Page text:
The new design of the solar cooking system allows sustainable cooking


A new design for a solar cooking system could help rural communities prepare food more sustainably, according to a new study. The materials used in this system are readily available to people in places where options are limited outside of burning wood or coal.

1. Cooking box 2. Datalogger and solar tracking 3. Parabolic collector/reflector 4. Stepper motor 5. Solar panel connected to battery. Image credit: Clement A. Komolafe.

Nigerian engineers have designed an improved solar cooking system that can replace cooking over fires of wood, charcoal or other materials. Many people still cook over such fires in many parts of the world, harming the environment and the health of the local community. This new approach combines two traditional solar cooker designs to create a healthier, cleaner alternative.

The study was published in the journal Frontiers of energy research.

Cooking by burning firewood and other non-environmental and non-ecological fuels is still prevalent in most developing countries, especially among people living in rural areas and some urban cities.

Dr. Clement A. Komolafe, Study Lead Author, Landmark University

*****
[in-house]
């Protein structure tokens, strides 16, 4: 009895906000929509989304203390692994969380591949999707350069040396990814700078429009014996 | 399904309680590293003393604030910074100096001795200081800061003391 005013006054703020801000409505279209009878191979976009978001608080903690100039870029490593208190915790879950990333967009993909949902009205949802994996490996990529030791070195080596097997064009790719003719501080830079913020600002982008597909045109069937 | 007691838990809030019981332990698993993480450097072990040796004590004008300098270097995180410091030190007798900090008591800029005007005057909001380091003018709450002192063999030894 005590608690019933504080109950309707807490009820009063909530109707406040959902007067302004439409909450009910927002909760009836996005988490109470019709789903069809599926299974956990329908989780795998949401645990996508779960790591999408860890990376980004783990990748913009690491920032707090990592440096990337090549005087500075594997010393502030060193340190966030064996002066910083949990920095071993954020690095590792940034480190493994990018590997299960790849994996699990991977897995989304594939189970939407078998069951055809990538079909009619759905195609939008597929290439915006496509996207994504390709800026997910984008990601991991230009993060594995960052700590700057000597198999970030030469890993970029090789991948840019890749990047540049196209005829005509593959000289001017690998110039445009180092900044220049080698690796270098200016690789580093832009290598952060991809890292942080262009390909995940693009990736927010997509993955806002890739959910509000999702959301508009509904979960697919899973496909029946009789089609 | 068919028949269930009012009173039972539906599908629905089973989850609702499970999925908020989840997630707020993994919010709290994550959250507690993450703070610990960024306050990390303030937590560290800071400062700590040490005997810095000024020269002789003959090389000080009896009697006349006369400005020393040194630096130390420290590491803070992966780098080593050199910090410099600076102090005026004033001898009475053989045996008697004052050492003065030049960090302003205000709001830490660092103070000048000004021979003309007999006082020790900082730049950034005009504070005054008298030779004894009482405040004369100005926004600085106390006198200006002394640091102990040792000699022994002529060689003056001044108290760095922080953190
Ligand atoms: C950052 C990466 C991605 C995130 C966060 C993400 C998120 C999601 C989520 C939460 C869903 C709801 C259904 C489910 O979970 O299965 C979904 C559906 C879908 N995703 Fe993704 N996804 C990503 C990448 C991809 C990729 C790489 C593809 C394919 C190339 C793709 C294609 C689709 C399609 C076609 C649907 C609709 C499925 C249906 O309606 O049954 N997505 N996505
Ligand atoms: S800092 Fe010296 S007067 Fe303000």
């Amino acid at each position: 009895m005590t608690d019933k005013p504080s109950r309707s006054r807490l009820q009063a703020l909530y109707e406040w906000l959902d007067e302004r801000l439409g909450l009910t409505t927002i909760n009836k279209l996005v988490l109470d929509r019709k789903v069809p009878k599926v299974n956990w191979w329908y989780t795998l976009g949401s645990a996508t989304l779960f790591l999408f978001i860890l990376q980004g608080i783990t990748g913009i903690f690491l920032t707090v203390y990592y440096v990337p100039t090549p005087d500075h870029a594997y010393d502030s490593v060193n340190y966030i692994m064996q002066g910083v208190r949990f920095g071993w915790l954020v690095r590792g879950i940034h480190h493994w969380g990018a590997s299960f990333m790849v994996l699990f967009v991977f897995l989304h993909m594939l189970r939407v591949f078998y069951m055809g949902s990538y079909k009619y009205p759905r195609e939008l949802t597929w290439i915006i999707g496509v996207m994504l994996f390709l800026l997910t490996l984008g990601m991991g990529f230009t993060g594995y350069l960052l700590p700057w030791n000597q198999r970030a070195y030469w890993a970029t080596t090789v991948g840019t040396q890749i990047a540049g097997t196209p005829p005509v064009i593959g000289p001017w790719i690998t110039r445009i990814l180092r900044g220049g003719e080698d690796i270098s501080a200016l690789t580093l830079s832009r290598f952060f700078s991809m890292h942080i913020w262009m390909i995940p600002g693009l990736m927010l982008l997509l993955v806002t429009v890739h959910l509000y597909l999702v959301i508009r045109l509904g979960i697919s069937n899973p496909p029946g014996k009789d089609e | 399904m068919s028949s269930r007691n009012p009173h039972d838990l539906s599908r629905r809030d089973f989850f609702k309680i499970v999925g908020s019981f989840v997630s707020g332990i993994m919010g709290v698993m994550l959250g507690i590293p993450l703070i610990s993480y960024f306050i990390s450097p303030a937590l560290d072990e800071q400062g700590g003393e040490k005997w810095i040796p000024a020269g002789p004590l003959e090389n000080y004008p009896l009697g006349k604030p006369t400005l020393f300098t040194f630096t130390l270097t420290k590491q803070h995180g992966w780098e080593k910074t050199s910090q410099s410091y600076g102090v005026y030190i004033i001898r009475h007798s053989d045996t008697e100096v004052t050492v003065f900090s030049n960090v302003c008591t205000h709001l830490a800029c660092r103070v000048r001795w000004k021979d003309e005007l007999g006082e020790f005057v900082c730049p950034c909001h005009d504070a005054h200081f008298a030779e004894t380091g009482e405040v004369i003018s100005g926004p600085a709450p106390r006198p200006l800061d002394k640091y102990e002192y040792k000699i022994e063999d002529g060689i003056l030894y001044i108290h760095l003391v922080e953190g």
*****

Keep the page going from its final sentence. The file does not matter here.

Dr. Komolafe adds: “In order to discourage the use of dangerous fuels for cooking, we thought of combining the types of solar boxes and dishes to produce a new solar cooking system using locally sourced materials..”

A combination of two designs

For traditional solar cookers, there are two main arrangements. The first is a box (mostly glass or transparent material) that retains heat from the sun’s rays. The second is a parabolic or spherical structure that reflects and concentrates sunlight to increase heat intensity.

To capture even more heat, the latest cooker combines both approaches. Initial tests revealed that the cooker had a maximum heating power (wattage) of 58.2W, which was enough to boil water and cook plantain and rice. This performance is comparable to current trends in solar cooking technology.

The latest cooker includes features that make it easy for one person to use and assemble. Also, no special training would be required to operate the device.

Locally sourced parts and materials

To build the device, the researchers used readily available materials like iron, sheet aluminum, plywood, steel pipes and reflective glass. They also compared two easily accessible heat storage materials: black coated gravel (granite) and used engine oil. The electronics needed to measure temperature and humidity for research was provided by a tracking device.

Next steps include design changes to further reduce the rate of heat loss through the cookbox wall for better efficiency. For rapid redistribution of this new device design in rural communities, we invite interested individuals, businesses and parastatals to sponsor or partner with the project..

Dr. Clement A. Komolafe, Study Lead Author, Landmark University

Journal reference:

Komolafe, CA and Okonkwo, CE (2022) Design, fabrication and thermal evaluation of an integrated solar cooking system with a tracking device and sensible heat storage materials. Frontiers of energy research.



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